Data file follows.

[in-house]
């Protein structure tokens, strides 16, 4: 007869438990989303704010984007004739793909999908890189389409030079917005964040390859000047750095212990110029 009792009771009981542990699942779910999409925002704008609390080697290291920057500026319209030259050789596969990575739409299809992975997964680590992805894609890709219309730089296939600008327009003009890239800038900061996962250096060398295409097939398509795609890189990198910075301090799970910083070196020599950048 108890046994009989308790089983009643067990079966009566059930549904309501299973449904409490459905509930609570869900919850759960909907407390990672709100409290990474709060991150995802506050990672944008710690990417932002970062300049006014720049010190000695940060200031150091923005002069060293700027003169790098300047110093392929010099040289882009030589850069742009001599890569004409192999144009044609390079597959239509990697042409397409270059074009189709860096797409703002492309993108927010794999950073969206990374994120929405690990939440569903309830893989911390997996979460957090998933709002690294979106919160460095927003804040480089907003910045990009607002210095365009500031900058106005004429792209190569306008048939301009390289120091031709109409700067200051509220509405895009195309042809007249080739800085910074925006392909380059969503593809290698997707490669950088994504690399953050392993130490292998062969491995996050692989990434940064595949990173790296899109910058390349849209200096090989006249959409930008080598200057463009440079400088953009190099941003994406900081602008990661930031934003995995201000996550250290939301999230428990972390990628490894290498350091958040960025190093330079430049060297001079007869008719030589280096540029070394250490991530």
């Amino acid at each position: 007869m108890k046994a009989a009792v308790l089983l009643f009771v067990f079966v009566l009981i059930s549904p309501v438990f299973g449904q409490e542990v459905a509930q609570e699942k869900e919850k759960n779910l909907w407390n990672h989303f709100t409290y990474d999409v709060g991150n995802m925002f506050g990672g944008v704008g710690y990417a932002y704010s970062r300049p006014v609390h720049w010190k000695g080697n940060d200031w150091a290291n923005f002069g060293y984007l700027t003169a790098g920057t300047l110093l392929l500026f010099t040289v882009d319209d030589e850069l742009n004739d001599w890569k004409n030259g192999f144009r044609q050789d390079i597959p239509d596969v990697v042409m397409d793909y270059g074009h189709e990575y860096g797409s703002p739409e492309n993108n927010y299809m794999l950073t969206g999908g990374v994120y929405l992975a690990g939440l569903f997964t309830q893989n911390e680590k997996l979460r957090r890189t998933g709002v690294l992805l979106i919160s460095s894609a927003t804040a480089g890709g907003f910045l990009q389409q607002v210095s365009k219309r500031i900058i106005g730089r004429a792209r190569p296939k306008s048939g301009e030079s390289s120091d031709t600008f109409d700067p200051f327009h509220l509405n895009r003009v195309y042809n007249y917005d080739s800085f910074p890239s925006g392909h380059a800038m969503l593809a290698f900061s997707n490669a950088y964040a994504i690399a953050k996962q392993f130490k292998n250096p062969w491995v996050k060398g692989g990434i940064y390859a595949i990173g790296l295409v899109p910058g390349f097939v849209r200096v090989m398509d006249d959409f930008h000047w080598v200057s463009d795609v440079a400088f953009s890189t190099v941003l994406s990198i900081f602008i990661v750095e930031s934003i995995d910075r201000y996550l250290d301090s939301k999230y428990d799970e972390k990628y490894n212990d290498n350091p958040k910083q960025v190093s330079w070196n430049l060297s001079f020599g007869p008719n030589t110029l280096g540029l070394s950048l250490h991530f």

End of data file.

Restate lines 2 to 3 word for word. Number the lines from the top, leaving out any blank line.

């Protein structure tokens, strides 16, 4: 007869438990989303704010984007004739793909999908890189389409030079917005964040390859000047750095212990110029 009792009771009981542990699942779910999409925002704008609390080697290291920057500026319209030259050789596969990575739409299809992975997964680590992805894609890709219309730089296939600008327009003009890239800038900061996962250096060398295409097939398509795609890189990198910075301090799970910083070196020599950048 108890046994009989308790089983009643067990079966009566059930549904309501299973449904409490459905509930609570869900919850759960909907407390990672709100409290990474709060991150995802506050990672944008710690990417932002970062300049006014720049010190000695940060200031150091923005002069060293700027003169790098300047110093392929010099040289882009030589850069742009001599890569004409192999144009044609390079597959239509990697042409397409270059074009189709860096797409703002492309993108927010794999950073969206990374994120929405690990939440569903309830893989911390997996979460957090998933709002690294979106919160460095927003804040480089907003910045990009607002210095365009500031900058106005004429792209190569306008048939301009390289120091031709109409700067200051509220509405895009195309042809007249080739800085910074925006392909380059969503593809290698997707490669950088994504690399953050392993130490292998062969491995996050692989990434940064595949990173790296899109910058390349849209200096090989006249959409930008080598200057463009440079400088953009190099941003994406900081602008990661930031934003995995201000996550250290939301999230428990972390990628490894290498350091958040960025190093330079430049060297001079007869008719030589280096540029070394250490991530």
């Amino acid at each position: 007869m108890k046994a009989a009792v308790l089983l009643f009771v067990f079966v009566l009981i059930s549904p309501v438990f299973g449904q409490e542990v459905a509930q609570e699942k869900e919850k759960n779910l909907w407390n990672h989303f709100t409290y990474d999409v709060g991150n995802m925002f506050g990672g944008v704008g710690y990417a932002y704010s970062r300049p006014v609390h720049w010190k000695g080697n940060d200031w150091a290291n923005f002069g060293y984007l700027t003169a790098g920057t300047l110093l392929l500026f010099t040289v882009d319209d030589e850069l742009n004739d001599w890569k004409n030259g192999f144009r044609q050789d390079i597959p239509d596969v990697v042409m397409d793909y270059g074009h189709e990575y860096g797409s703002p739409e492309n993108n927010y299809m794999l950073t969206g999908g990374v994120y929405l992975a690990g939440l569903f997964t309830q893989n911390e680590k997996l979460r957090r890189t998933g709002v690294l992805l979106i919160s460095s894609a927003t804040a480089g890709g907003f910045l990009q389409q607002v210095s365009k219309r500031i900058i106005g730089r004429a792209r190569p296939k306008s048939g301009e030079s390289s120091d031709t600008f109409d700067p200051f327009h509220l509405n895009r003009v195309y042809n007249y917005d080739s800085f910074p890239s925006g392909h380059a800038m969503l593809a290698f900061s997707n490669a950088y964040a994504i690399a953050k996962q392993f130490k292998n250096p062969w491995v996050k060398g692989g990434i940064y390859a595949i990173g790296l295409v899109p910058g390349f097939v849209r200096v090989m398509d006249d959409f930008h000047w080598v200057s463009d795609v440079a400088f953009s890189t190099v941003l994406s990198i900081f602008i990661v750095e930031s934003i995995d910075r201000y996550l250290d301090s939301k999230y428990d799970e972390k990628y490894n212990d290498n350091p958040k910083q960025v190093s330079w070196n430049l060297s001079f020599g007869p008719n030589t110029l280096g540029l070394s950048l250490h991530f």